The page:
John C. Dahl was born in Norway, August 24, 1866, son of Christian and Helen Dahl, natives of Norway, who came to the United States in 1887 and settled in Dane county, Wisconsin. John C. received his education in his native country and came to America in 1883, locating in Dane county, Wisconsin, engaging in raising tobacco. In 1890 he came to Amery village and engaged in lumbering and sawmilling until 1901, when he opened up a store, handling general merchandise. This business he has followed ever since, building up a fine trade, and securing the confidence of the people with whom he has business dealings. At the present time he has a partner, the store being carried on under the name of Dahl and Olson. Mr. Dahl is independent in politics and attends the Norwegian Lutheran church. Christian Dahl, father of John C., was born August 12, 1815, and died January 6, 1896. His wife was born February 2, 1842, and is still living, making her home with the subject of this sketch. They had two children, aside from John C.: Sophia was born December 13, 1874, and married B. Christenson, to whom she has borne the following seven children; Clarence H., Cora A., Sophia B., Isabelle, Manley, Rudolph and Harris; Hulda is married, and has one child, Hazel. (Taken from "History of the St. Croix Valley", vol 2, published in 1909)
(From the 1914 "Farmers Directory" of St. Croix County):
Glenwood Township: Dahl, Andrew, R1, sec 33, ac 60, wf Karin, ch Fred, Gustave, Annie, Bernt, Louis, (in the county 22 years).
Rush River Township (Baldwin Post Office): Dahl, Nels, R4, sec 24, ac 80, sec 22, ac 80, wf Emma, ch John, Bertha (in the county 26 years).
Cady Township: Dahl, Peter O., R1, sec 7, ac 120, owns in sec 6, ac 40, brothers John, Alfred, Emil, sister Marie, (in the county 15).
Dahl, Henry, R1, sec 9, ac 160, sec 10, ac 40, wf Winnefred, ch Martin, Mary, Hilda, Helen, Clara, Laura, (in the county 15 years).
A. R. Dailey is another of those descendants from the early pioneers, who have followed in their fathers footsteps. He was born in Hudson, in August, 1861, the son of Guy and Mary (Cook) Dailey, who settled in North Hudson on a farm after coming from Canada in 1850. Guy Dailey held a number of town offices and was a member of the assembly of 1876-1877. Both he and his wife died in Hudson Township. A. R. Dailey received an excellent education in the public and high schools of Hudson, then took up farming. He owns 240 acres, 225 of which are highly improved, largely the result of his own efforts. He is said to have one of the finest places in Hudson Township, and strangers never fail to notice its pretty appearance. He carries on a general farming, and deals in cattle, buying and shipping large quantities of stock of all descriptions. For some time he conducted a dairy business. Mr. Dailey is a member of the I. O. O. F. and the A. S. of E. and has served as town clerk. In 1889 he married Minnie, daughter of Harry and Lucy Oaks. The sorrow of Mr. and Mrs. Daileys lives was the loss of their only son, Harry, a bright little chap of fourteen years. Their spacious house is not far from the city of Hudson, and both the house and the other buildings are models of what farm buildings should be like. Mr. Dailey takes great pride in his farm and in the quality of his stock. His aim is to have one of the best-kept farms in the county and in this he is succeeding wonderfully well. (taken from "History of the St. Croix Valley", published in 1909)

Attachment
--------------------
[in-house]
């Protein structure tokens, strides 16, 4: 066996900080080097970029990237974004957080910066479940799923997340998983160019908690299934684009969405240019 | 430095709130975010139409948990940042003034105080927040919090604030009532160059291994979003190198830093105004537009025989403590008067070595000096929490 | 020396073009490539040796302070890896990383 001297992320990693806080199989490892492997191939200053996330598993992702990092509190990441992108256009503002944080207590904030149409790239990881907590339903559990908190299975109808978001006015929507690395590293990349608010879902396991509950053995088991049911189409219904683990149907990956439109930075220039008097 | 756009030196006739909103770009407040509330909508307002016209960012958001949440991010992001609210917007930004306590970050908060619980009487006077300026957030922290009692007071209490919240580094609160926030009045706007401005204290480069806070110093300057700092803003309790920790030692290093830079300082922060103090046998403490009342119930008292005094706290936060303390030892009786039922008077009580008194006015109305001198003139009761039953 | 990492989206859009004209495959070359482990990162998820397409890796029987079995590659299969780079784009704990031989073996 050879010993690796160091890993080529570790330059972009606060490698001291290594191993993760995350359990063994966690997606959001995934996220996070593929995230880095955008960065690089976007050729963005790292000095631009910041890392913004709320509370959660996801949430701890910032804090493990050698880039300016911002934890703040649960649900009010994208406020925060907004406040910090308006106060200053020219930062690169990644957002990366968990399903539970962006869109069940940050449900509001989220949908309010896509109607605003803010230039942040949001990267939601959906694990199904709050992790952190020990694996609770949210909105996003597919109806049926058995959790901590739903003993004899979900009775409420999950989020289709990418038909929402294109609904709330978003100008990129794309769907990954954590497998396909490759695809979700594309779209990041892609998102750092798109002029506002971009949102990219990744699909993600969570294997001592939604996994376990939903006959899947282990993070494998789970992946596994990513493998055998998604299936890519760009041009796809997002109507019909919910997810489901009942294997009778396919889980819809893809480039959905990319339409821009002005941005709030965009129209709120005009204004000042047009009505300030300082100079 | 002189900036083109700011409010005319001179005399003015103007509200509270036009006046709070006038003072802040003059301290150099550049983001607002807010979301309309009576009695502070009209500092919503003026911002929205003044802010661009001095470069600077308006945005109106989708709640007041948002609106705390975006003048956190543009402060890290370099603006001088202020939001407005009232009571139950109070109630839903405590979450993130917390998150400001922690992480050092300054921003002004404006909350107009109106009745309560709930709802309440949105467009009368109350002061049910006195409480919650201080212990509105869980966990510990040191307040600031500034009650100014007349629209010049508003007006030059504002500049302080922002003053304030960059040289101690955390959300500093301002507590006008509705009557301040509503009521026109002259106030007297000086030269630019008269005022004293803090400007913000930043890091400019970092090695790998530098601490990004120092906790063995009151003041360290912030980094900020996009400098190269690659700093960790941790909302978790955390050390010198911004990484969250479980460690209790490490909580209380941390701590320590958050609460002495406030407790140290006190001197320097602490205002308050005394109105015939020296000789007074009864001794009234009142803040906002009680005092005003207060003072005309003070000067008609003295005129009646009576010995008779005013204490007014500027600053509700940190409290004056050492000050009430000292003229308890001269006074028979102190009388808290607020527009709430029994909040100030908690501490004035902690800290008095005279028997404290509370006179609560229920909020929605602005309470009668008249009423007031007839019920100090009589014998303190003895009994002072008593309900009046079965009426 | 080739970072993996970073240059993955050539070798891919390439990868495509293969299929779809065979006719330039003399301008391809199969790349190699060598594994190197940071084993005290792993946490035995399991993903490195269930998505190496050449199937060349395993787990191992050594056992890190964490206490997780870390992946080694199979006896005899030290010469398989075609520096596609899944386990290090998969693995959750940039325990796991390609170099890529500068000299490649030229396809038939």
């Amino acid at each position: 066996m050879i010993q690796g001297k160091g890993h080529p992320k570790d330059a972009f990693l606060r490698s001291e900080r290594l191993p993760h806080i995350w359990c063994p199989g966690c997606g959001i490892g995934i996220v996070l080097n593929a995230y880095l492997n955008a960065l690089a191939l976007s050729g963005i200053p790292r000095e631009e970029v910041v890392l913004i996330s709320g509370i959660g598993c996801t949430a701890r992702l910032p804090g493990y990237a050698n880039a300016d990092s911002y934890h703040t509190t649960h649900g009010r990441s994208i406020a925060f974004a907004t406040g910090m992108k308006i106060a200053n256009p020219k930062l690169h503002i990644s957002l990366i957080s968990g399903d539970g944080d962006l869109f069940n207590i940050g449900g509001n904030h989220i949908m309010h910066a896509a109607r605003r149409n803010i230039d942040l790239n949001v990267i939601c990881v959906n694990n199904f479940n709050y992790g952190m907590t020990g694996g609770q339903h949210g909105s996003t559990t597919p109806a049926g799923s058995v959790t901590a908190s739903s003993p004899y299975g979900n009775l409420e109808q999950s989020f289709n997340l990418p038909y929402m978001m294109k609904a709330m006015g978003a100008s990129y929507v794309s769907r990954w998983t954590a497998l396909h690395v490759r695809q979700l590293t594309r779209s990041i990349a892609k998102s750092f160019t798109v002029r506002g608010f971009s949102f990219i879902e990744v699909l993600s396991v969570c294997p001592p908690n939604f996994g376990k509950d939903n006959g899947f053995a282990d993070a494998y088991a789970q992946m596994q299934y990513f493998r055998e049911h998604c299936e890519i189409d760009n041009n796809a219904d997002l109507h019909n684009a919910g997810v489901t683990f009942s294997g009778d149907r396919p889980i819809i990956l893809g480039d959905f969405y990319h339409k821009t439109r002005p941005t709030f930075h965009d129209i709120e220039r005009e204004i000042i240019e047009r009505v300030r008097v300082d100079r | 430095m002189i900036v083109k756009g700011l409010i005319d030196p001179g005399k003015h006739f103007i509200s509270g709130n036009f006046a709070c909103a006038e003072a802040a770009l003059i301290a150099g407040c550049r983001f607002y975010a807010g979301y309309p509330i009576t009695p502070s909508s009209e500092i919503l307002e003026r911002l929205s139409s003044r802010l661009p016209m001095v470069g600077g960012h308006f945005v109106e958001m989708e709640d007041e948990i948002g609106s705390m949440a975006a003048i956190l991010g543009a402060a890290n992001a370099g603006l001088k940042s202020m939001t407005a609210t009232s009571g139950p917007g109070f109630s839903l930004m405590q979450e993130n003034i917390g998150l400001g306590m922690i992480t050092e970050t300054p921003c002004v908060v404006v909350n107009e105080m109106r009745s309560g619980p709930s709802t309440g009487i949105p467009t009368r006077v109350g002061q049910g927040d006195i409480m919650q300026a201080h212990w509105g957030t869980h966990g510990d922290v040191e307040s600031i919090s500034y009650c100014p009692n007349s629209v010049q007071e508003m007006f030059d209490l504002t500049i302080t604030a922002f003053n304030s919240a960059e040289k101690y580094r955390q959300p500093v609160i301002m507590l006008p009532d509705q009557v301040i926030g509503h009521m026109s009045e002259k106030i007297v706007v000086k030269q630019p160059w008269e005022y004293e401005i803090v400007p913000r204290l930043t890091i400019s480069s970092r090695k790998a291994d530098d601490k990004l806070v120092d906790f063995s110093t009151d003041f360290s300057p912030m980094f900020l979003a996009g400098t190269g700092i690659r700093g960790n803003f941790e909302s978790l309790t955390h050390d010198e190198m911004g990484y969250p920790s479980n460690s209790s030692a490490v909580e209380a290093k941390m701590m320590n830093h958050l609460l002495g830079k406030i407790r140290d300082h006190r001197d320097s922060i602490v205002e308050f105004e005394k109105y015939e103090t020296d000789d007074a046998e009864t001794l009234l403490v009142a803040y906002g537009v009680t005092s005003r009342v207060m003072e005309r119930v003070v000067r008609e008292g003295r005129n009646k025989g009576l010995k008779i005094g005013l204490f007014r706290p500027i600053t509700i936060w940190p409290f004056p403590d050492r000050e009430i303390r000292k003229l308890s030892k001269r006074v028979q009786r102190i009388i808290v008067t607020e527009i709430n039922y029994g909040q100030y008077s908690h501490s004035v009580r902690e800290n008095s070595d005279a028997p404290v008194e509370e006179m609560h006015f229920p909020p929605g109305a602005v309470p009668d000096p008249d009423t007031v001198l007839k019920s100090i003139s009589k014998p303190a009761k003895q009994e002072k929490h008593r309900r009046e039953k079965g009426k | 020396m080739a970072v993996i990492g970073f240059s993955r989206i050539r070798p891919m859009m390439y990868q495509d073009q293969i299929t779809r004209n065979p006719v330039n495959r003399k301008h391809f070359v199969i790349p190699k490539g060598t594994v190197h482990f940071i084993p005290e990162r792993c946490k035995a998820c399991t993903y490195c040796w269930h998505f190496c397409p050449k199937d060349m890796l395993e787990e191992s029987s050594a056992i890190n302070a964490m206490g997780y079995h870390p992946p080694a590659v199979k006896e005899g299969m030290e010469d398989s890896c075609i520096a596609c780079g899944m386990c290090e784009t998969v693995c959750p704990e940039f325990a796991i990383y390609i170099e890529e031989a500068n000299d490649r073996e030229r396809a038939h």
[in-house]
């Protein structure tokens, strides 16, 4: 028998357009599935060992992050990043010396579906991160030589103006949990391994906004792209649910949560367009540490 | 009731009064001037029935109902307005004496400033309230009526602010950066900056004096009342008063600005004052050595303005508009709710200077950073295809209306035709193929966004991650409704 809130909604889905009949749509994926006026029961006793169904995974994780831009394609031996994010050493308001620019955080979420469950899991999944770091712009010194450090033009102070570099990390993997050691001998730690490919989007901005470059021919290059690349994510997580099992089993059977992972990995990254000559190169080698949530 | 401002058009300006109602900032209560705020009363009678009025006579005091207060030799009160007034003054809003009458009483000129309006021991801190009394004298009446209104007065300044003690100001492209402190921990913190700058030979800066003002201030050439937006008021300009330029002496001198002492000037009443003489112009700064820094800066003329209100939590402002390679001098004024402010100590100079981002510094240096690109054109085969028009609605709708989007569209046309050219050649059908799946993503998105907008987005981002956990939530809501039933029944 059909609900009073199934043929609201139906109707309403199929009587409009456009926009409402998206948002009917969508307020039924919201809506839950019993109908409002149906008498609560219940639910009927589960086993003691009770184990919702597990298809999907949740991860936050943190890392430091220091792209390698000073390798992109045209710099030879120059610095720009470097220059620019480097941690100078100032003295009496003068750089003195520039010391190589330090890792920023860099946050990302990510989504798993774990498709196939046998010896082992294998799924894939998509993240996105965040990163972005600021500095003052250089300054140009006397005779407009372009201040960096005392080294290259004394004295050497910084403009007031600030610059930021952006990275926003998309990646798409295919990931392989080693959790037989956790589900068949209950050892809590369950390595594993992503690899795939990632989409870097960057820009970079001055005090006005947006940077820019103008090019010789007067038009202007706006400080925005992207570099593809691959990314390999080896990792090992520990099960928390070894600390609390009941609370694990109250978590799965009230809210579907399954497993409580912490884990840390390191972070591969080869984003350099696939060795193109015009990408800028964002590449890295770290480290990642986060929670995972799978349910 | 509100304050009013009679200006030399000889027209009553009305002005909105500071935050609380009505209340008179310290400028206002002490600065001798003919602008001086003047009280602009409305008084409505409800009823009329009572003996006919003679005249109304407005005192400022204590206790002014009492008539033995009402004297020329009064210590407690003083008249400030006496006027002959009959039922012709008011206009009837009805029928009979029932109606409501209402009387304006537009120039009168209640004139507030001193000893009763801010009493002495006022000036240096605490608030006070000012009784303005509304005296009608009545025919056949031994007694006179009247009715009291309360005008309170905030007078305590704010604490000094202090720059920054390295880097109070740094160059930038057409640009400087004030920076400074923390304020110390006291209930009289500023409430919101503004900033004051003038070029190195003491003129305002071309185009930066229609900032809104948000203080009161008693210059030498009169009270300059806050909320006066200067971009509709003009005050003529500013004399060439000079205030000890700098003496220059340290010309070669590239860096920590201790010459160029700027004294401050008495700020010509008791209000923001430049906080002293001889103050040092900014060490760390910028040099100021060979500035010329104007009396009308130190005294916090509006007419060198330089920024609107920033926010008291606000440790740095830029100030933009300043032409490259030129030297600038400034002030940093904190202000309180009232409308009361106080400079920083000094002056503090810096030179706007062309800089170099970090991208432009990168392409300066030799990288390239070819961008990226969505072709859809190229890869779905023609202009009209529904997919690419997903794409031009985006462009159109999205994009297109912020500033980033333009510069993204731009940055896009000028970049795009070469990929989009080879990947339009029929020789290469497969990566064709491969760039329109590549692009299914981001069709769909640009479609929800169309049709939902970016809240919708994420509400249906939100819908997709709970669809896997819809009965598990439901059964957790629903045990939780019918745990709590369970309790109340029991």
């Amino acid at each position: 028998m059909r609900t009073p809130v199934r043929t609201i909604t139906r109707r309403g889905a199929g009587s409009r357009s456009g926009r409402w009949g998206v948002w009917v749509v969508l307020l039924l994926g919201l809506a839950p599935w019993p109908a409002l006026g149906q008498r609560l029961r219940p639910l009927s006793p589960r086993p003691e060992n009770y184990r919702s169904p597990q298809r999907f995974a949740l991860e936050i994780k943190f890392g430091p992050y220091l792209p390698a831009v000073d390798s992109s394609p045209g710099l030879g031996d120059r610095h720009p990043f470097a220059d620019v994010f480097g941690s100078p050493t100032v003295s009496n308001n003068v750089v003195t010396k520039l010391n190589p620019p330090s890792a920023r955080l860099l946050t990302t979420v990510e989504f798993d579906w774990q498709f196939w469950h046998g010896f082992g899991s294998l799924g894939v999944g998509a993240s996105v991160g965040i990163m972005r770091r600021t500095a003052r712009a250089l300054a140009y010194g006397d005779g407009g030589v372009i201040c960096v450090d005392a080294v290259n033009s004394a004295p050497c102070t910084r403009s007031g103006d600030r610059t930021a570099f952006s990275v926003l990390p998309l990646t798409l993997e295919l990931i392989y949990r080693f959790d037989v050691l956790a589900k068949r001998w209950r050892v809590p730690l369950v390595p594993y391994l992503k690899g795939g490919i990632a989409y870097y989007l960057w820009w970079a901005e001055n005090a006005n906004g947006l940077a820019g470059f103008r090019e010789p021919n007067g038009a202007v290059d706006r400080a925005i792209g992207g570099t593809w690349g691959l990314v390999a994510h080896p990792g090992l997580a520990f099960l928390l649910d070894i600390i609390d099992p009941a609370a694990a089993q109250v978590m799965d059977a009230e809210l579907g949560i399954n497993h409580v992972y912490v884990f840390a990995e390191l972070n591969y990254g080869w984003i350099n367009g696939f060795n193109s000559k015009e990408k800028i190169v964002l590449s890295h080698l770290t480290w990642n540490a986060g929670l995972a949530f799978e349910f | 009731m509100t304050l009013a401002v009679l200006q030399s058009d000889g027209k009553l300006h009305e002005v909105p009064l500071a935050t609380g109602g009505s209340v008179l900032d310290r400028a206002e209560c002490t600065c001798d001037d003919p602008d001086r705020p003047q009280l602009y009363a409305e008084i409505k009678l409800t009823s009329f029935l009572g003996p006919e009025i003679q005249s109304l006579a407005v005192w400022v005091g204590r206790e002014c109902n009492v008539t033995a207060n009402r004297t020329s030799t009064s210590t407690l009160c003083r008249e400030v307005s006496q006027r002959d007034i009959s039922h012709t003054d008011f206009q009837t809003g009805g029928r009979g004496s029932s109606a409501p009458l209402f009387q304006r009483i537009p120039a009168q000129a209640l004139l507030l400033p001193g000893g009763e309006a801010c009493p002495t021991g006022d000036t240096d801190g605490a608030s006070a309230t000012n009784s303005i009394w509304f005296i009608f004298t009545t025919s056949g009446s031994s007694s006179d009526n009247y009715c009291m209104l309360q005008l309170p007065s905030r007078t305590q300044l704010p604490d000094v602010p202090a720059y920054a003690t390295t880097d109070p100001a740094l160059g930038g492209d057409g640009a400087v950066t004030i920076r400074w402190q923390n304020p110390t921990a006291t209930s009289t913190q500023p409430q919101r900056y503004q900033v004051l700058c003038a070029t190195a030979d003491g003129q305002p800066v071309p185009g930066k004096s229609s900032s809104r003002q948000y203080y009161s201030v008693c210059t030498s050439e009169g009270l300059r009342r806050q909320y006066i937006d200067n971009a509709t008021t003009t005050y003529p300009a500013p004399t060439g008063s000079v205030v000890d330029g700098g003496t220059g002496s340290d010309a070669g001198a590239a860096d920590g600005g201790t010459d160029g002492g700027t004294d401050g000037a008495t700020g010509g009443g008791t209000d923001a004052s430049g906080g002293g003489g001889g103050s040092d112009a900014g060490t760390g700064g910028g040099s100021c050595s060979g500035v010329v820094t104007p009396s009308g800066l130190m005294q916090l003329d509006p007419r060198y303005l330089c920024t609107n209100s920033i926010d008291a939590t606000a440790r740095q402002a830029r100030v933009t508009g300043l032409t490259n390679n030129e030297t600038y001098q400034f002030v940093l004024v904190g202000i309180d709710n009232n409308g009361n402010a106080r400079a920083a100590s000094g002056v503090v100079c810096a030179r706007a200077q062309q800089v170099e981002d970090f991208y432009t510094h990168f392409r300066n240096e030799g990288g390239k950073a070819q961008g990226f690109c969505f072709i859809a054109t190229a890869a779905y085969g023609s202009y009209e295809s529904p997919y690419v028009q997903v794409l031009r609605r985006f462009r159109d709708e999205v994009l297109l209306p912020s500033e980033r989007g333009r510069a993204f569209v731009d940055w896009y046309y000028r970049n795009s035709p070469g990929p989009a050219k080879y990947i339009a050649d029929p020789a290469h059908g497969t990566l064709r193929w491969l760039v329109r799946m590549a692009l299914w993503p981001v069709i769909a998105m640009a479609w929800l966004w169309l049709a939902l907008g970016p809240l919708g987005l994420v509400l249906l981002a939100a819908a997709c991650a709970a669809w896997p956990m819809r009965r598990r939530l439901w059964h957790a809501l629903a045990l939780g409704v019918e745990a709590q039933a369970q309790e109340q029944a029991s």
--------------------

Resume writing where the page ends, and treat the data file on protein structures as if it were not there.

Edwin Dailey is spending his declining years at Hudson after an active life that has been both busy and successful. He was born in Canada, October 8, 1839, a son of William and Mercy (Bernhardt) Dailey. His father was born in Ireland and came to Canada in 1818, being a cabinet maker. He moved to Hudson in 1849 and began to develop 160 acres of government land. He assisted in building the first sawmill in Hudson. Two years after settling here he purchased a house and lot in Hudson and brought his family from Canada. In 1852 he built a cabinet shop, where he worked until his death in 1877. He was justice of the peace and member of the school board. His wife was a native of New York State. Edward attended the Academy at River Falls, in addition to the common schools of the township. Later he took up lumbering in the woods. In 1870 he bought 120 acres of land. Selling this, he bought 257 acres. Still later he sold this and bought 200 acres in Hudson Township, four miles east of the city. He broke and improved all these pieces of land. His chief industry has been that of dairying. He raised shorthorn and Holstein cattle, also Poland China hogs and Barred Plymouth Rock fowls. Mr. Dailey was married, November 21, 1878, to Annie, daughter of Thomas and Annie (Stuart) Johnson. She died three years later. Her husband continued farming until 1903, when he went to live with his son, Guy E. Dailey, born 1882, and married to Perle Petrr. Mr. Guy E. Dailey owns a lot and comfortable house on Fourth Street, Hudson City. Mr. Dailey was chairman of the town three years; also served on the sideboard and school board. He is a Democrat and a member of Hudson Lodge, No. 85, I. O. O. F. The family faith is that of the Episcopal Church. Throughout life Mr. Dailey has been a strong believer in the advancement of education, and he supplemented his own schooling with wide reading in after life. He is now reaping a well-deserved reward of years of hard and faithful toil. (taken from "History of the St. Croix Valley", published in 1909)